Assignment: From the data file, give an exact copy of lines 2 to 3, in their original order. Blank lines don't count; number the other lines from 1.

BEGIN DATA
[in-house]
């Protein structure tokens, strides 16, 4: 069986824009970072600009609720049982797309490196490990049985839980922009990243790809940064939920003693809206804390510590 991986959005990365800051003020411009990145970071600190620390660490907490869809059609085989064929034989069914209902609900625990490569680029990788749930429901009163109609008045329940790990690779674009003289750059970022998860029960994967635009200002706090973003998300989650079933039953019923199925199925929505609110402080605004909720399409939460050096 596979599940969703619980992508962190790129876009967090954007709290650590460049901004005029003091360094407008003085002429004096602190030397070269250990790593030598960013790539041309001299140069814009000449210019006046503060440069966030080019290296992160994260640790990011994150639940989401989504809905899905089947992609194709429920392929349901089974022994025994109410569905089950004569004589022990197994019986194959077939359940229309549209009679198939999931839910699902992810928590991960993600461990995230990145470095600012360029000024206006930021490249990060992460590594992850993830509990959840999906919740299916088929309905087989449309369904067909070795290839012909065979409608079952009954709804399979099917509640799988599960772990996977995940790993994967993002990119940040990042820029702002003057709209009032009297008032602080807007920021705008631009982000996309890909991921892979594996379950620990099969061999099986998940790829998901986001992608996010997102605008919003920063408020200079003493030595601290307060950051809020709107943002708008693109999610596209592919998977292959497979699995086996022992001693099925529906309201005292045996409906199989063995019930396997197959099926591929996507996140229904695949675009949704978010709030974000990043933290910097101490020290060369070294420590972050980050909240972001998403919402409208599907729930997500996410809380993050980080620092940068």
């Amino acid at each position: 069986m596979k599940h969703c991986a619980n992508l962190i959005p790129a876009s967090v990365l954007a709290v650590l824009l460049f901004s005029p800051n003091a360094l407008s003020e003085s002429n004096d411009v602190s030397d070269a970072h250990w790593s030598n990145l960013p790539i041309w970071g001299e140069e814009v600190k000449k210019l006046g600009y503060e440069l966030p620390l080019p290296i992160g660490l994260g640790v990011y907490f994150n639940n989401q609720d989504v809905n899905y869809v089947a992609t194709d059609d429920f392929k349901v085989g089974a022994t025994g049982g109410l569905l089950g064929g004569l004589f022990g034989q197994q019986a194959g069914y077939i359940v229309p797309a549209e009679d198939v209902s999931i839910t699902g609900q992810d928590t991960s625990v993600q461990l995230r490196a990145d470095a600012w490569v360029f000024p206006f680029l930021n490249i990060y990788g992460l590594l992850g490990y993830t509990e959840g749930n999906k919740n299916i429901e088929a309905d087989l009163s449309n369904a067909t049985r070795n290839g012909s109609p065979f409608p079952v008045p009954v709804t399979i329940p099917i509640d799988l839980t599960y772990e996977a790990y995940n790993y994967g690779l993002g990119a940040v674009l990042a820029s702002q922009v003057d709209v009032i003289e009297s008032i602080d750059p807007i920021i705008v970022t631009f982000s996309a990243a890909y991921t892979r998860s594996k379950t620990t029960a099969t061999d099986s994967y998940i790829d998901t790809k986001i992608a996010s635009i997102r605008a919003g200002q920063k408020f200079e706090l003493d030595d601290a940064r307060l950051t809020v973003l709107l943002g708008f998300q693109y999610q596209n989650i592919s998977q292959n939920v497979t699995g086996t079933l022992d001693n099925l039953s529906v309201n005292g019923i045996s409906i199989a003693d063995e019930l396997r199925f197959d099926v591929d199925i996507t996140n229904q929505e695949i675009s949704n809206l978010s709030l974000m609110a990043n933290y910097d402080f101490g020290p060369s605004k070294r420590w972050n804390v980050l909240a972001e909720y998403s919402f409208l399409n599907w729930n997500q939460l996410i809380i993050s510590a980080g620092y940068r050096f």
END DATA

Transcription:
């Protein structure tokens, strides 16, 4: 069986824009970072600009609720049982797309490196490990049985839980922009990243790809940064939920003693809206804390510590 991986959005990365800051003020411009990145970071600190620390660490907490869809059609085989064929034989069914209902609900625990490569680029990788749930429901009163109609008045329940790990690779674009003289750059970022998860029960994967635009200002706090973003998300989650079933039953019923199925199925929505609110402080605004909720399409939460050096 596979599940969703619980992508962190790129876009967090954007709290650590460049901004005029003091360094407008003085002429004096602190030397070269250990790593030598960013790539041309001299140069814009000449210019006046503060440069966030080019290296992160994260640790990011994150639940989401989504809905899905089947992609194709429920392929349901089974022994025994109410569905089950004569004589022990197994019986194959077939359940229309549209009679198939999931839910699902992810928590991960993600461990995230990145470095600012360029000024206006930021490249990060992460590594992850993830509990959840999906919740299916088929309905087989449309369904067909070795290839012909065979409608079952009954709804399979099917509640799988599960772990996977995940790993994967993002990119940040990042820029702002003057709209009032009297008032602080807007920021705008631009982000996309890909991921892979594996379950620990099969061999099986998940790829998901986001992608996010997102605008919003920063408020200079003493030595601290307060950051809020709107943002708008693109999610596209592919998977292959497979699995086996022992001693099925529906309201005292045996409906199989063995019930396997197959099926591929996507996140229904695949675009949704978010709030974000990043933290910097101490020290060369070294420590972050980050909240972001998403919402409208599907729930997500996410809380993050980080620092940068």
């Amino acid at each position: 069986m596979k599940h969703c991986a619980n992508l962190i959005p790129a876009s967090v990365l954007a709290v650590l824009l460049f901004s005029p800051n003091a360094l407008s003020e003085s002429n004096d411009v602190s030397d070269a970072h250990w790593s030598n990145l960013p790539i041309w970071g001299e140069e814009v600190k000449k210019l006046g600009y503060e440069l966030p620390l080019p290296i992160g660490l994260g640790v990011y907490f994150n639940n989401q609720d989504v809905n899905y869809v089947a992609t194709d059609d429920f392929k349901v085989g089974a022994t025994g049982g109410l569905l089950g064929g004569l004589f022990g034989q197994q019986a194959g069914y077939i359940v229309p797309a549209e009679d198939v209902s999931i839910t699902g609900q992810d928590t991960s625990v993600q461990l995230r490196a990145d470095a600012w490569v360029f000024p206006f680029l930021n490249i990060y990788g992460l590594l992850g490990y993830t509990e959840g749930n999906k919740n299916i429901e088929a309905d087989l009163s449309n369904a067909t049985r070795n290839g012909s109609p065979f409608p079952v008045p009954v709804t399979i329940p099917i509640d799988l839980t599960y772990e996977a790990y995940n790993y994967g690779l993002g990119a940040v674009l990042a820029s702002q922009v003057d709209v009032i003289e009297s008032i602080d750059p807007i920021i705008v970022t631009f982000s996309a990243a890909y991921t892979r998860s594996k379950t620990t029960a099969t061999d099986s994967y998940i790829d998901t790809k986001i992608a996010s635009i997102r605008a919003g200002q920063k408020f200079e706090l003493d030595d601290a940064r307060l950051t809020v973003l709107l943002g708008f998300q693109y999610q596209n989650i592919s998977q292959n939920v497979t699995g086996t079933l022992d001693n099925l039953s529906v309201n005292g019923i045996s409906i199989a003693d063995e019930l396997r199925f197959d099926v591929d199925i996507t996140n229904q929505e695949i675009s949704n809206l978010s709030l974000m609110a990043n933290y910097d402080f101490g020290p060369s605004k070294r420590w972050n804390v980050l909240a972001e909720y998403s919402f409208l399409n599907w729930n997500q939460l996410i809380i993050s510590a980080g620092y940068r050096f």